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26 January 2016

Operation Secret Sölden

The renowned Tirolean party town - and recent Bond haunt - also has a quieter side, as Chris Taine finds out

Sölden has had a fair bit of press recently, in large part due to its supporting role in 007’s last outing, Spectre. The spectacular ice Q restaurant at 3048m in particular is an instantly recognizable filming location, and the resort is making the most of the opportunity to link itself to one of the most successful film franchises in history.

But beyond Bond, Sölden is a resort that is regarded, by some, as a little one-dimensional. A bonafide alpine party town matched only by Ischgl, a couple of valleys over, in its dedication to boisterous, boots-on-the-table après and hedonism in the mountains. Don’t get me wrong, it’s a great ‘dimension’ to excel in, but the reputations of many resorts are often overly simplified, or even odds with what they actually deliver.

So while Sölden is undoubtedly a party destination par excellence, the mission – should I choose to accept it (sorry, wrong spy franchise) was to discover the quieter, more hidden side of the Ötztal’s biggest and most popular resort.

Schnapps in Soelden
Schnapps, schnapps, and more schnapps... but not this time round.

Hiding amongst the Holz

Chalet Resort Soelden
Brand new Chalet Resort Soelden offers up something unique not far from the village centre.

The typically, young, active crowd that Sölden attracts has resulted in the predominance of pensions (Austrian bed and breakfasts), holiday apartments, 3-star hotels, and a few fancier joints for good measure when it comes to accommodation.

One place – situated on the outskirts of the village proper – that definitely does not fit the mould is the new Chalet Resort Sölden. The cluster of tastefully done natural timber chalets (five in total, each accommodating 2-10 people) feel about as solid as the mountains themselves. The newly-constructed Holzhütten take on – and succeed – in the challenge of being luxurious, without it coming off as pure kitsch.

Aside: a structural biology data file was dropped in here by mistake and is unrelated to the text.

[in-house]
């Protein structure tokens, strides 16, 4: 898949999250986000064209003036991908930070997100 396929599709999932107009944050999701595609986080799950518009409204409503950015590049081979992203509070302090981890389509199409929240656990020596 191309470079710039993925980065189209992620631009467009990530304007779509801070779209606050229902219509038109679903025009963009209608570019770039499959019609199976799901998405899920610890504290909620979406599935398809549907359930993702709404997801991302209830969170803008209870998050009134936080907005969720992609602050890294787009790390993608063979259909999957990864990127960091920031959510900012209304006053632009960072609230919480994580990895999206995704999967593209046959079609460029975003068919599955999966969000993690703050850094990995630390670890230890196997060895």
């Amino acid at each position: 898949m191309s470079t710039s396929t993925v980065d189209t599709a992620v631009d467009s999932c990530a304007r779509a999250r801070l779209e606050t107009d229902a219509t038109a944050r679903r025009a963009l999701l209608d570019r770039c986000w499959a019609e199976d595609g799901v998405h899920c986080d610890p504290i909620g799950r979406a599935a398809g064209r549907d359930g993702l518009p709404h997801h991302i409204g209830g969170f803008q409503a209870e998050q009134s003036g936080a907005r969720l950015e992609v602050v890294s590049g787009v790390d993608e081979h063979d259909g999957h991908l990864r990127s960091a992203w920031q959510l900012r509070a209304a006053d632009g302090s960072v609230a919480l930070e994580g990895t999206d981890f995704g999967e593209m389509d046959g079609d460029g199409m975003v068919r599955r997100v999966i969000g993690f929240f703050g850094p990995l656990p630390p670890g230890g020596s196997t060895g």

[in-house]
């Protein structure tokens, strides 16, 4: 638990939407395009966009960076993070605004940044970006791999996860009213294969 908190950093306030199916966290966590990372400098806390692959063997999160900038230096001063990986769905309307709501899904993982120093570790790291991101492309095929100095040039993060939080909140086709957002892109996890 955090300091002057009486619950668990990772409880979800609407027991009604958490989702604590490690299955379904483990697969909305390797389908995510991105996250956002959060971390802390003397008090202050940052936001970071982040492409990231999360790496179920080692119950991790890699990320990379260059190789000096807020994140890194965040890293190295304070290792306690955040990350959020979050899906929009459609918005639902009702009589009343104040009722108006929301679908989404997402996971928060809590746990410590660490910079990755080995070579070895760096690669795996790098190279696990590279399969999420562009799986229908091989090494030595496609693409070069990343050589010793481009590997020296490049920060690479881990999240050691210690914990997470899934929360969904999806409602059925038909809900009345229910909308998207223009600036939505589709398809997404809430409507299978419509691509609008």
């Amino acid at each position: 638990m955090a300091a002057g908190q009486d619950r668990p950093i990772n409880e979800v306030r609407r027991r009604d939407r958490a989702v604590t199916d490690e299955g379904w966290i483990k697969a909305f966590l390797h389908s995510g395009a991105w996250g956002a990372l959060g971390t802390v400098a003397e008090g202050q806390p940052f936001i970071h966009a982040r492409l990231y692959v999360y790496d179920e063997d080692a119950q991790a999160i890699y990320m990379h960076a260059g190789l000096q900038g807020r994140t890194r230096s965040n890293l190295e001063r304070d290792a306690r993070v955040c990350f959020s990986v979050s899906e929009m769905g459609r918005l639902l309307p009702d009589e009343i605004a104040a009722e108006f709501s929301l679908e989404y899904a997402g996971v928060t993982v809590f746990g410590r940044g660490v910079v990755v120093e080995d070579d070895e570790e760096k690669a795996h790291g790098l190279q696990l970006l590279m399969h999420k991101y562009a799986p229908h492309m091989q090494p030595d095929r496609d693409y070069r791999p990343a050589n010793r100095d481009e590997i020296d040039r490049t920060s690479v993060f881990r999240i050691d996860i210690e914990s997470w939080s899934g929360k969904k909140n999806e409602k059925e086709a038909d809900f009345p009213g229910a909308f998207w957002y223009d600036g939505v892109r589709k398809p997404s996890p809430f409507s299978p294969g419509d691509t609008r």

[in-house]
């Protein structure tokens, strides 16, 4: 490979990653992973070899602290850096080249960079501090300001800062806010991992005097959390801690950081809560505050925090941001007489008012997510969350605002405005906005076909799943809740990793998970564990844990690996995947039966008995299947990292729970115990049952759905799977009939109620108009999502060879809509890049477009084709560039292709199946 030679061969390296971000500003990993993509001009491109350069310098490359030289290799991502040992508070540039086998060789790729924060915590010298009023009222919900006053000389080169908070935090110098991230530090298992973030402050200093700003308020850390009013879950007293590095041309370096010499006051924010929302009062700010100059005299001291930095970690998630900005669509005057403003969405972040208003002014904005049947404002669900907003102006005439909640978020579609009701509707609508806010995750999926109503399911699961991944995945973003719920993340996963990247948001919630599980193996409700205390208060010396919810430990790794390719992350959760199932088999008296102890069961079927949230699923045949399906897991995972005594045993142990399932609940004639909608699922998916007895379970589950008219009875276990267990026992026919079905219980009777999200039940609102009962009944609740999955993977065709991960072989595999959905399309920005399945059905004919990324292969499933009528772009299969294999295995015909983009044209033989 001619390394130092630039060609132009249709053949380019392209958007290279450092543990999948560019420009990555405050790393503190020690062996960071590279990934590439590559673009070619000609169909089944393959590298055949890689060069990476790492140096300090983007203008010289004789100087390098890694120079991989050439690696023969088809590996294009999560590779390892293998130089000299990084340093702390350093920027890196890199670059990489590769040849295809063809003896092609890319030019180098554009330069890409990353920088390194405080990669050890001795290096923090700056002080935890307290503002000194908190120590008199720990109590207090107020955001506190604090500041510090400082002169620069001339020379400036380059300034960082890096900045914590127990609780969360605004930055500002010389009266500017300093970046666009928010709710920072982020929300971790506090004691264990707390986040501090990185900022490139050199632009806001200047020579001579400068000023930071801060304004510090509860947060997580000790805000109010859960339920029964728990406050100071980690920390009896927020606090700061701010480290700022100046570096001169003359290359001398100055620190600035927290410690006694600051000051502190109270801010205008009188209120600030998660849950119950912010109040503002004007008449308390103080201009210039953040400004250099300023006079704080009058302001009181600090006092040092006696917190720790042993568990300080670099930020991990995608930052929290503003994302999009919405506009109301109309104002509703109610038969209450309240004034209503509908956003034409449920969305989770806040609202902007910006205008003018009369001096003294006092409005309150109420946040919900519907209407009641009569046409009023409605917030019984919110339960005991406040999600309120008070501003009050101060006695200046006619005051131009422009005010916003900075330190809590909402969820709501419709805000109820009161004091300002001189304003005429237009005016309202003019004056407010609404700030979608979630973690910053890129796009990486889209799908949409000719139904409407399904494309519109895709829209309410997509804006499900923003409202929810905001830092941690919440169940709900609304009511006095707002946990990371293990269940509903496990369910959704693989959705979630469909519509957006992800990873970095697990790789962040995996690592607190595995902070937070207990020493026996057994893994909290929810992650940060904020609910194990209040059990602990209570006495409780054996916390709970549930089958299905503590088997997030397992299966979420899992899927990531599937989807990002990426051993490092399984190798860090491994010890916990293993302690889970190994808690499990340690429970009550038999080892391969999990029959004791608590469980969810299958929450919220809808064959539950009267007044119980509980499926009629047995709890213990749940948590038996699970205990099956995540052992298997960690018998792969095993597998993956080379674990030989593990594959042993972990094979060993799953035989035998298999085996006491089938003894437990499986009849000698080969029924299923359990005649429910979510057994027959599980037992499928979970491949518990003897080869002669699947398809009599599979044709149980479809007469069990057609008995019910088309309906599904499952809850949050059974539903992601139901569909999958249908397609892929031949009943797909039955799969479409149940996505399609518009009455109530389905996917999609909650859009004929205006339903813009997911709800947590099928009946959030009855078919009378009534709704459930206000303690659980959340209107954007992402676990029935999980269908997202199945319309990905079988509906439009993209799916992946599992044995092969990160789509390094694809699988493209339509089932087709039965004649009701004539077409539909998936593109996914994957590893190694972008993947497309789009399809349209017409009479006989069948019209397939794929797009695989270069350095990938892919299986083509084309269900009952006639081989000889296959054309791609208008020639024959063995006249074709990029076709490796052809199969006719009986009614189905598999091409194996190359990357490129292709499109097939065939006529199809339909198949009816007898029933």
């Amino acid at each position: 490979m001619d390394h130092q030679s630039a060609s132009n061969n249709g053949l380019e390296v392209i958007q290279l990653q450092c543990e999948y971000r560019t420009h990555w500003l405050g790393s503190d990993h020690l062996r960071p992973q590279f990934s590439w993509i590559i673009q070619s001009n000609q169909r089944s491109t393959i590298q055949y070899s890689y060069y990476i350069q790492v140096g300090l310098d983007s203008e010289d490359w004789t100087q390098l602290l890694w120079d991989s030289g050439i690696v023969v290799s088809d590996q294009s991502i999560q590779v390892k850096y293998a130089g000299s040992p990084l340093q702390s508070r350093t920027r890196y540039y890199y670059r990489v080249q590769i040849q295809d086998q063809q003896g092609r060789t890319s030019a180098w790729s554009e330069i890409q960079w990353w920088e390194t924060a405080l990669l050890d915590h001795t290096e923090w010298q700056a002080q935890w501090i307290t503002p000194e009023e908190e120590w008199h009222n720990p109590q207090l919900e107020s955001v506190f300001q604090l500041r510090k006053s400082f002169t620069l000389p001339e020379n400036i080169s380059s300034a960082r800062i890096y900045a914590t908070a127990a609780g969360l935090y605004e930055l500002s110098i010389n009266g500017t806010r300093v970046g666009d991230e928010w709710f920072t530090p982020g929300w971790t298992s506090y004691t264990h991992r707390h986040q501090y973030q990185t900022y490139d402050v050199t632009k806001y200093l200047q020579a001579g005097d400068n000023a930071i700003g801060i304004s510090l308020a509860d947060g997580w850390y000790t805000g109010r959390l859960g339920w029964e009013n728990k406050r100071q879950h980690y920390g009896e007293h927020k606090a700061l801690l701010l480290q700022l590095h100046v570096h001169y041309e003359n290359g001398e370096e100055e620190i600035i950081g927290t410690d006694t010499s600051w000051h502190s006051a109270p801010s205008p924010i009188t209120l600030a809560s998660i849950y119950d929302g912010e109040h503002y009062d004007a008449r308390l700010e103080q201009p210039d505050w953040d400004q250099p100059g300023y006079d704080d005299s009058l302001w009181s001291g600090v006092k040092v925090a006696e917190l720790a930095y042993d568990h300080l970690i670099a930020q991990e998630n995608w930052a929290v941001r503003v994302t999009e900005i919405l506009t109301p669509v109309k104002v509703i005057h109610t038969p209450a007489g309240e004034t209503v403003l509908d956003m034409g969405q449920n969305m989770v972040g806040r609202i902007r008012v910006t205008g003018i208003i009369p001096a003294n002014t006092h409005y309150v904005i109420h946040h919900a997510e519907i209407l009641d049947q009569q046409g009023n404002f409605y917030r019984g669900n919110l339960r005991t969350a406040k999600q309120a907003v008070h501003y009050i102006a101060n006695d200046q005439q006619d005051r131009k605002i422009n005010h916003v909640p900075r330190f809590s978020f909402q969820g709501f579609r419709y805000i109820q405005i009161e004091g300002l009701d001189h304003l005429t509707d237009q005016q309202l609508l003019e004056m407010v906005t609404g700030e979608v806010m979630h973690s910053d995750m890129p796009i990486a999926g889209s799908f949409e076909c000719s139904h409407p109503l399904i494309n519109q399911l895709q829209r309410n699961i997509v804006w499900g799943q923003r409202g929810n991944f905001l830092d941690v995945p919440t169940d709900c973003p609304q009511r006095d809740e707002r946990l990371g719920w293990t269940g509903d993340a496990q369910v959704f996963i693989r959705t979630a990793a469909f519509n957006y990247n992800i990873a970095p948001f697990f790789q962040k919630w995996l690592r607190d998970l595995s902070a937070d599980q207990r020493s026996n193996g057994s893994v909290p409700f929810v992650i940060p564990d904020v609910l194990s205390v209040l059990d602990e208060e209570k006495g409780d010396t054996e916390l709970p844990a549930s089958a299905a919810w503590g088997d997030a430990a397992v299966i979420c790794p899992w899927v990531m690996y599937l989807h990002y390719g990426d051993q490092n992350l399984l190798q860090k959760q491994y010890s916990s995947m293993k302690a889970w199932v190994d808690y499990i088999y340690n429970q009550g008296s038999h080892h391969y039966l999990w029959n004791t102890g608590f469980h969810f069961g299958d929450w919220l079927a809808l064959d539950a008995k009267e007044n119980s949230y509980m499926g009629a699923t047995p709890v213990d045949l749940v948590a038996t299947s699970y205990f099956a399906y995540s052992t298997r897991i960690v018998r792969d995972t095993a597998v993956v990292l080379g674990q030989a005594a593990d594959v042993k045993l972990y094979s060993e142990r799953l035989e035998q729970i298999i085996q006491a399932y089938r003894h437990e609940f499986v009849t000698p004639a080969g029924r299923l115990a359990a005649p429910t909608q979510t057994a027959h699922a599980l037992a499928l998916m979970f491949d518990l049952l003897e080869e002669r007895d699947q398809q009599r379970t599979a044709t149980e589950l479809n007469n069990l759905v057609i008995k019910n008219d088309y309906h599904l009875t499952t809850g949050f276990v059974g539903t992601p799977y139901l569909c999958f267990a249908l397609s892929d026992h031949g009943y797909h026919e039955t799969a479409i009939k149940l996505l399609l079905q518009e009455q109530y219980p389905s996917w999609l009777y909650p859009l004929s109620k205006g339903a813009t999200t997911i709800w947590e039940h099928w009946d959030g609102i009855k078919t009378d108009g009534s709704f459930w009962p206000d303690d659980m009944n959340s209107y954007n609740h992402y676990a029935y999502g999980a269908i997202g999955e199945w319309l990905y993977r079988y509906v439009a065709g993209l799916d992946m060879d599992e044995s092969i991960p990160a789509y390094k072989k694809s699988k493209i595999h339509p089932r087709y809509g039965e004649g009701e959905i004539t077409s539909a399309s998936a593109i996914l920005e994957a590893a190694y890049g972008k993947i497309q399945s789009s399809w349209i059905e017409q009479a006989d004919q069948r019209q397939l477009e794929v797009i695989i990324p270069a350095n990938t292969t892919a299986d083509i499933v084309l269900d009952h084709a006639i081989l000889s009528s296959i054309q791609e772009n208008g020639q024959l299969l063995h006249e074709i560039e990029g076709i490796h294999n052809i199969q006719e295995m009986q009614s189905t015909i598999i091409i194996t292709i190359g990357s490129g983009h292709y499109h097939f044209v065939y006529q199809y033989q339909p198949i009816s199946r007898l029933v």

Initially, the idea of a weekend in Sölden sans booze had seemed like sheer lunacy, but cocooned in proper log cabin while the temperature dipped to -20C outside, any ideas about hitting the clubs were quickly put to bed (which were, coincidentally, extremely comfortable).

Away from the beaten pistes

Beyond the bars, Sölden admittedly is well known for its high-altitude glacier skiing, hosting the opening Alpine Skiing World Cup event each season. Hot off summer training, men and women both compete in Giant Slalom races on the Rettenbach glacier in late October. Along with the adjacent Tiefenbach glacier, the slopes are snow sure until well into the spring, making for one of the longest ski seasons in the Alps. With the glacier-viewing platform at 3340m, Sölden also has one of the most impressive vertical drops in Europe, and this makes for some epic long, thigh-burning piste runs.

There’s no substitute for local knowledge though, so a guide is sought out for the purpose of picking out some lesser-known gems – on and off piste. After nearly 30 years working for Skischule Sölden Hochsölden, Karl knows every corner of the mountain inside out, and has an exhaustive knowledge of the names of every jagged peak, every valley, and every glacier within view of the Gaislachkogel summit, where skiers congregate to take photos of the distinctive ice Q restaurant, which doubles as a futurist hospital in Spectre.